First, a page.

the crazy one, and then she might tip the other Brienne off, and if that happens and she gets the hell out of Dodge, I’ll never know who she really is and I’ll never be able to find her. That, or the police will be called and I’ll be handed a restraining order.
The manager stares in my direction once again, only this time I stare back until her gaze flicks away and she shuffles a stack of papers.
I pull out my phone for the dozenth time and check the other Brienne’s Instagram in case she’s out and about, but she hasn’t updated anything since last night, when she was celebrating her Thursday evening with cocktails at the Clever Canary.
All I want is an answer. An explanation. And for this to end. I don’t even need an apology despite the fact that it’s beyond reprehensible to inflict mental trauma on someone who’s already been victimized.
The whoosh and slide of the main door steals my attention, but when I turn, I find an older gentleman making his way to the elevator, a shiny mahogany cane in hand. He gives me a nod before stepping in and disappearing behind the closing doors.
Scanning the lobby, I glance toward the management office and find the woman with the bright lipstick playing on her phone, only the phone seems to be pointed in my direction, unnaturally upright. Her fingertips are tapping against the screen, but no one texts holding their phone straight up and down.
She’s trying to take a picture while pretending she isn’t.
I turn away, chin tucked against my chest.
Taking my time, I gather my things and see myself out. There could be a million reasons why this woman hasn’t left her apartment yet this morning. Maybe she doesn’t go into the office until later? Maybe she went home with someone last night after drinks? Maybe she doesn’t work on Fridays?
Regardless, the office manager could quickly and easily become a thorn in my side, and the last thing I need is to be banished from the Harcourt when I’ve yet to have my moment with this imposter.
A minute later, I’m in my car, debating whether I should hang out here for another twenty or thirty minutes on the off chance she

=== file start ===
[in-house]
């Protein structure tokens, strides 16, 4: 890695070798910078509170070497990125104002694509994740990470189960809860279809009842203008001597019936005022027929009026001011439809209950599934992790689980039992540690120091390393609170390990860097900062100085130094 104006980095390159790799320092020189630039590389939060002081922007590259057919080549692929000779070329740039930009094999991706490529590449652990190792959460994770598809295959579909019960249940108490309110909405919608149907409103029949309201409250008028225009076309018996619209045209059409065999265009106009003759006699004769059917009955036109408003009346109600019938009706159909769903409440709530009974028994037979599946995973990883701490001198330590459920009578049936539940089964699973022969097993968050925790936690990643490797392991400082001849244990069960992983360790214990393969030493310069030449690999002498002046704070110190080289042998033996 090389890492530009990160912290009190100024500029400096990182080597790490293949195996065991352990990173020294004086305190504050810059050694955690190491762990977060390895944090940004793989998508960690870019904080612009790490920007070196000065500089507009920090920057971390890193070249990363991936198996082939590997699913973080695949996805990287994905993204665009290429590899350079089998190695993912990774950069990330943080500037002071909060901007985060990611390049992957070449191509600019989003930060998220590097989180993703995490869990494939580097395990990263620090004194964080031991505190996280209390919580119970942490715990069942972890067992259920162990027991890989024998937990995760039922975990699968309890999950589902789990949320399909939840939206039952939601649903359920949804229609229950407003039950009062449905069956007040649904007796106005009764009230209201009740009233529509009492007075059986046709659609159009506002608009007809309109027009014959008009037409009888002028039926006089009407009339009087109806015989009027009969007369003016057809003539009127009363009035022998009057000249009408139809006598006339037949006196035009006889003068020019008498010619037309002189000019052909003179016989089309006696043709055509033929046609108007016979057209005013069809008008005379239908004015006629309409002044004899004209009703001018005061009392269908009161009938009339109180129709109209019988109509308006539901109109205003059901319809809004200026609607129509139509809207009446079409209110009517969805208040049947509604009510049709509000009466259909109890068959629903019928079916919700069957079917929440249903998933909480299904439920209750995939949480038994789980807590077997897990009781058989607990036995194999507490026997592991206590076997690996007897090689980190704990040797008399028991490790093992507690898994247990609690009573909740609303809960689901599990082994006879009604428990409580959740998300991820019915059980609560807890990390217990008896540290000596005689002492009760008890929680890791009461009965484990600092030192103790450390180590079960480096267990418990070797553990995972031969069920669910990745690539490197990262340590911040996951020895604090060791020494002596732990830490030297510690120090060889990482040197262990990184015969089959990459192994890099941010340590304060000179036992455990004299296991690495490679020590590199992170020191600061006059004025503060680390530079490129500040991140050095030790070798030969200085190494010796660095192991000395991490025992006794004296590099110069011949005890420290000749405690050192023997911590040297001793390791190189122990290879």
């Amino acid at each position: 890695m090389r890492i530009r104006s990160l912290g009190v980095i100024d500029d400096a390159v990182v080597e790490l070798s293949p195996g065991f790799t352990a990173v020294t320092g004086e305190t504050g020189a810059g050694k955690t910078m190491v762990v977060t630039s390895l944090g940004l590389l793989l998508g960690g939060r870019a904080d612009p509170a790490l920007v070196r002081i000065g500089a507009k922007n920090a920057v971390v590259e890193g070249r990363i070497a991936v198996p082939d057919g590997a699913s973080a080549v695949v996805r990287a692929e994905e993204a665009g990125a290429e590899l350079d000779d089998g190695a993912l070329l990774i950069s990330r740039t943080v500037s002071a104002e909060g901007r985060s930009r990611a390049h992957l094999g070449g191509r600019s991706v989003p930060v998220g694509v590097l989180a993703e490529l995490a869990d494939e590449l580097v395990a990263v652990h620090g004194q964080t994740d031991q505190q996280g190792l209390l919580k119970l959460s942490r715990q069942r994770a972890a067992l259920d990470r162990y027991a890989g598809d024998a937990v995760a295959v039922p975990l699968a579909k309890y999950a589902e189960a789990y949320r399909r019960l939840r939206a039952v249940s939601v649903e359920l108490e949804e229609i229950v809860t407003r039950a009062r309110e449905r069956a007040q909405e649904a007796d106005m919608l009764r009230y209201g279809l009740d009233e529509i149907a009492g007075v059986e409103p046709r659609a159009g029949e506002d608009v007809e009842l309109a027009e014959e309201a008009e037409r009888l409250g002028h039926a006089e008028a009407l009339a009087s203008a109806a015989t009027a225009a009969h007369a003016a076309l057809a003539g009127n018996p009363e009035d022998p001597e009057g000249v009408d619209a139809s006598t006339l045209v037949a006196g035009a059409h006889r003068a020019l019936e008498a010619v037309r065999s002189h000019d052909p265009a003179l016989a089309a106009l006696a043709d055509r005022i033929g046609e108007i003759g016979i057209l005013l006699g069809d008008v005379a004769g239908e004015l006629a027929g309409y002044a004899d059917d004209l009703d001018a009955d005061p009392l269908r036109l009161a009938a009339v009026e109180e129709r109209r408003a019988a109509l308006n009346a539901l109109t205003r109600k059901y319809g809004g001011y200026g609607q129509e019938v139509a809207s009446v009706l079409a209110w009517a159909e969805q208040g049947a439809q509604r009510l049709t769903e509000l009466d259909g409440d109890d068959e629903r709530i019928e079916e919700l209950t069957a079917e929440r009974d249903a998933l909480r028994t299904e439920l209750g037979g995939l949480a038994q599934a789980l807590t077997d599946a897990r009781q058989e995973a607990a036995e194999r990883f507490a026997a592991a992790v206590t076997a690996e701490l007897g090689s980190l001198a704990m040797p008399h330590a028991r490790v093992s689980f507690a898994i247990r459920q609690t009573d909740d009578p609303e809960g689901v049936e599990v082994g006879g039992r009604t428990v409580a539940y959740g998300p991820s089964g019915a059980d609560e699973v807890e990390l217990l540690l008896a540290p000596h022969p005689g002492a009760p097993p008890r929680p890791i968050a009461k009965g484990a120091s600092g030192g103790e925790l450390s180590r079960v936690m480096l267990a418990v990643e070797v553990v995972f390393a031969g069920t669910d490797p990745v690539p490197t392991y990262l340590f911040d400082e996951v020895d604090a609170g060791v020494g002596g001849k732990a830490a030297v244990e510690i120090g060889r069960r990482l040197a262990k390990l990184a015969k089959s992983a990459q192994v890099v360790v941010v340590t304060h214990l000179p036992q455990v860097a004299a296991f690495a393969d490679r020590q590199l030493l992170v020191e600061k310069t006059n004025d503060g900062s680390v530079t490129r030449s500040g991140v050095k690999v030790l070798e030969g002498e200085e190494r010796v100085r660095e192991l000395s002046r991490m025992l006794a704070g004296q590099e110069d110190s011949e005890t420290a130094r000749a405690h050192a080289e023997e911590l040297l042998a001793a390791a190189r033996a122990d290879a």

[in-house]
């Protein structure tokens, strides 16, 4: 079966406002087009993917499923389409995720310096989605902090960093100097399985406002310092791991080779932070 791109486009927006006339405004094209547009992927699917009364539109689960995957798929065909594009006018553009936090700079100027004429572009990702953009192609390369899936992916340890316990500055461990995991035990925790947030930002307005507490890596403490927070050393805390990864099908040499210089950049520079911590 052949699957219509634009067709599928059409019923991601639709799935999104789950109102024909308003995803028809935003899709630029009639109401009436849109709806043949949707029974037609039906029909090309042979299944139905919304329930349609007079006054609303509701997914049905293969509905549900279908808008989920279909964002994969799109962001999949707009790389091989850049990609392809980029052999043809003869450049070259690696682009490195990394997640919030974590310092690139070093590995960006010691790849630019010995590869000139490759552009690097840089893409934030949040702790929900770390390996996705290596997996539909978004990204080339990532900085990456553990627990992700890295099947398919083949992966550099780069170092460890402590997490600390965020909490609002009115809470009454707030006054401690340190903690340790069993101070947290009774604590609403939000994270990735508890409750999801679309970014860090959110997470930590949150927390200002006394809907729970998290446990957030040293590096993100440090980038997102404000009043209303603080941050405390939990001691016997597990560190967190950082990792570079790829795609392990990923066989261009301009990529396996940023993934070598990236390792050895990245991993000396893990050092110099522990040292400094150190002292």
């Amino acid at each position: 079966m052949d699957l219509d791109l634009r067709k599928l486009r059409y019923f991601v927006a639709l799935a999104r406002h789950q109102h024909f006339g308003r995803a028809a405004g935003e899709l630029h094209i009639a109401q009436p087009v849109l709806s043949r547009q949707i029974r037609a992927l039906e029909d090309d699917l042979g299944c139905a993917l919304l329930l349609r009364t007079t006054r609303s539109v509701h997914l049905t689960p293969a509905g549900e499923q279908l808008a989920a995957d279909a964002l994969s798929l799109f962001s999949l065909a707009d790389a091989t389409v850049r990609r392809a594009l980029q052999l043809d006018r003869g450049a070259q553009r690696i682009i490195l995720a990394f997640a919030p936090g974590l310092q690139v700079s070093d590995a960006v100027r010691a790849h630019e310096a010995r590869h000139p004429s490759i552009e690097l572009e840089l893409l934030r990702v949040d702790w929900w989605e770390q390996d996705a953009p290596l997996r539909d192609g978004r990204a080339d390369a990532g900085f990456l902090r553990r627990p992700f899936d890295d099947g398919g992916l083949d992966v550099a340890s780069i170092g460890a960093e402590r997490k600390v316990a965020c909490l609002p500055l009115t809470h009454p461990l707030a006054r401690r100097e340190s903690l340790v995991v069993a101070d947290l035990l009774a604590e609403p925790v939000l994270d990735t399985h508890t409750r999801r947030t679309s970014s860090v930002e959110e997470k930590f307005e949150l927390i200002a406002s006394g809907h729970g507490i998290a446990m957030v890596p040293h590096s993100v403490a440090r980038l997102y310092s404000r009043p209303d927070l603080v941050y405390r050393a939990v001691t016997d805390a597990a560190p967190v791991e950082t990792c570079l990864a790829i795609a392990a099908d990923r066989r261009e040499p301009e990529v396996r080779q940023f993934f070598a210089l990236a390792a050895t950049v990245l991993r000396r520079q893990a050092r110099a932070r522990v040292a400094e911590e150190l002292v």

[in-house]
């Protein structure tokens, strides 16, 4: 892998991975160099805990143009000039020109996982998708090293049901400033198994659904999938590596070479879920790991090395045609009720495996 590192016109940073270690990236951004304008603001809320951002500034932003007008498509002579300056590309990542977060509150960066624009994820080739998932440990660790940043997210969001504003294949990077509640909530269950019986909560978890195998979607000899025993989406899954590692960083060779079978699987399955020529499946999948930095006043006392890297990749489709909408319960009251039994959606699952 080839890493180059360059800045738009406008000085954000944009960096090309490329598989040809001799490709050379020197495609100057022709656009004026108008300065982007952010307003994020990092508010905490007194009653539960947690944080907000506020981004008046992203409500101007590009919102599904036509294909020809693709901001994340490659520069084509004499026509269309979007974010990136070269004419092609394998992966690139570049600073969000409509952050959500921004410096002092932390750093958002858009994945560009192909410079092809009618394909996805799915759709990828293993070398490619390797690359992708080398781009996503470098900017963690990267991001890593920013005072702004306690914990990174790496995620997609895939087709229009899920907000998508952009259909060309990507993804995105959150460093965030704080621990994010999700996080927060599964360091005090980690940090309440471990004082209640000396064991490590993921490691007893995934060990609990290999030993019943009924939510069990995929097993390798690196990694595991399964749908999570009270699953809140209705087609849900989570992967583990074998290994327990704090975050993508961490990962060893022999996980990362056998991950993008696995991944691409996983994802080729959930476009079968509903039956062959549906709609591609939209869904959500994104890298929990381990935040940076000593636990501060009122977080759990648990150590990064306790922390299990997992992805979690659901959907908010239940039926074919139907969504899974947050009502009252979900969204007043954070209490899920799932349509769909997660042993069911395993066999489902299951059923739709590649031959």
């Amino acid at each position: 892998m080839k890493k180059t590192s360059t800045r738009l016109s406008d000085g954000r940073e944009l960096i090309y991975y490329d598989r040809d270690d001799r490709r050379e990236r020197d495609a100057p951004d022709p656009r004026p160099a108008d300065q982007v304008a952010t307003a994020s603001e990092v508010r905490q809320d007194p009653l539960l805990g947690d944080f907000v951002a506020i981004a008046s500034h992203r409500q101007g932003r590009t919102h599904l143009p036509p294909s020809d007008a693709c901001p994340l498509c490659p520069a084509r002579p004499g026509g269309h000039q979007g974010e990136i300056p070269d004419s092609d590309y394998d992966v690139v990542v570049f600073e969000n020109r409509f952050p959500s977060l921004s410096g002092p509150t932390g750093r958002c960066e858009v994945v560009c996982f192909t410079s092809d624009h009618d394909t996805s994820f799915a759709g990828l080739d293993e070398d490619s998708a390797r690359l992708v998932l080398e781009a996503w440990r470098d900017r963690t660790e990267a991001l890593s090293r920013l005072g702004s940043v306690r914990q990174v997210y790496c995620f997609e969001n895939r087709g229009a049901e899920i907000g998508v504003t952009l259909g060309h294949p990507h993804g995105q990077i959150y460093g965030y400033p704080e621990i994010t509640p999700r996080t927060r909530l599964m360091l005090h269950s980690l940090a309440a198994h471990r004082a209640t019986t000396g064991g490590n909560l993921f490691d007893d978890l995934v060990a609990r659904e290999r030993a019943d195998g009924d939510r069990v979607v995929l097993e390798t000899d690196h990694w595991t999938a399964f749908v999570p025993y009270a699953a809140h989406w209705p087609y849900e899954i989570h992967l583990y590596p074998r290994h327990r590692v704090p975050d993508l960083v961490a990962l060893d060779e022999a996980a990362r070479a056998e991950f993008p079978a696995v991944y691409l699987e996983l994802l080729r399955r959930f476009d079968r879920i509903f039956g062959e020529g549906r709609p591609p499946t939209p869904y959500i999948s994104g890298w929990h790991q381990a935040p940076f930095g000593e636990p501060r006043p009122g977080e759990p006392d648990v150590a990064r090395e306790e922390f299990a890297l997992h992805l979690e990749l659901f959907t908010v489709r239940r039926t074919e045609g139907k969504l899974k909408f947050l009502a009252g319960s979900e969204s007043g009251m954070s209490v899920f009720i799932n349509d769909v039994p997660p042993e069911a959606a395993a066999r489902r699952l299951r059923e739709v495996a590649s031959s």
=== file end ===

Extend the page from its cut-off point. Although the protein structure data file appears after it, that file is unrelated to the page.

home and happens to be heading into the office late today.
I had no idea how long I’d be out today, but I was sure to leave a note for Niall this time. “Running errands,” was all it said. I even added a smiley face so he wouldn’t worry like before.
I decide to stick around but only for an hour.
It’s still midmorning by the time I pull into the driveway. She never showed. The entire morning was a bust. When I get inside, I plan to crumple the note I’d left earlier and toss it in the garbage. I don’t want him asking where I went or why. He doesn’t need another reason to worry about me or to doubt my frame of mind.
We haven’t seen each other since that awkward kiss last night, but I’m hopeful nothing will change between us. We’re both mature adults. I’m confident we can move forward.
I climb out of my car, hit the lock button, and head to the back door, keys in hand as I scan my surroundings. It doesn’t matter how much time has passed; I’m constantly worried someone’s going to jump out from behind a bush or from behind the detached garage and grab me.
As I get closer, I notice a half-bent brown and black tail poking up from behind one of the steps.
She mews before she makes a full appearance, and I realize she’s licking at an empty can of tuna fish someone had placed next to the back steps.
It wasn’t me.
And I know for a fact it wouldn’t have been Niall.
He’s deathly allergic to cats, and he’s the one who cautioned me about not feeding her in the first place—not that I needed to be cautioned. Everyone knows not to feed animals unless you want them coming around on a regular basis, and the last thing I need is for something to become dependent on me in any capacity. I need to be able to take care of myself first before I can take care of another living, breathing life-form.
“Sorry, Bea.” I take the empty can of tuna before sticking my key in the lock.
Once inside, I toss the thing in the trash. It isn’t even a brand I buy or keep in the pantry, so no idea where it could’ve possibly come from.
Maybe she carried it here from somewhere else?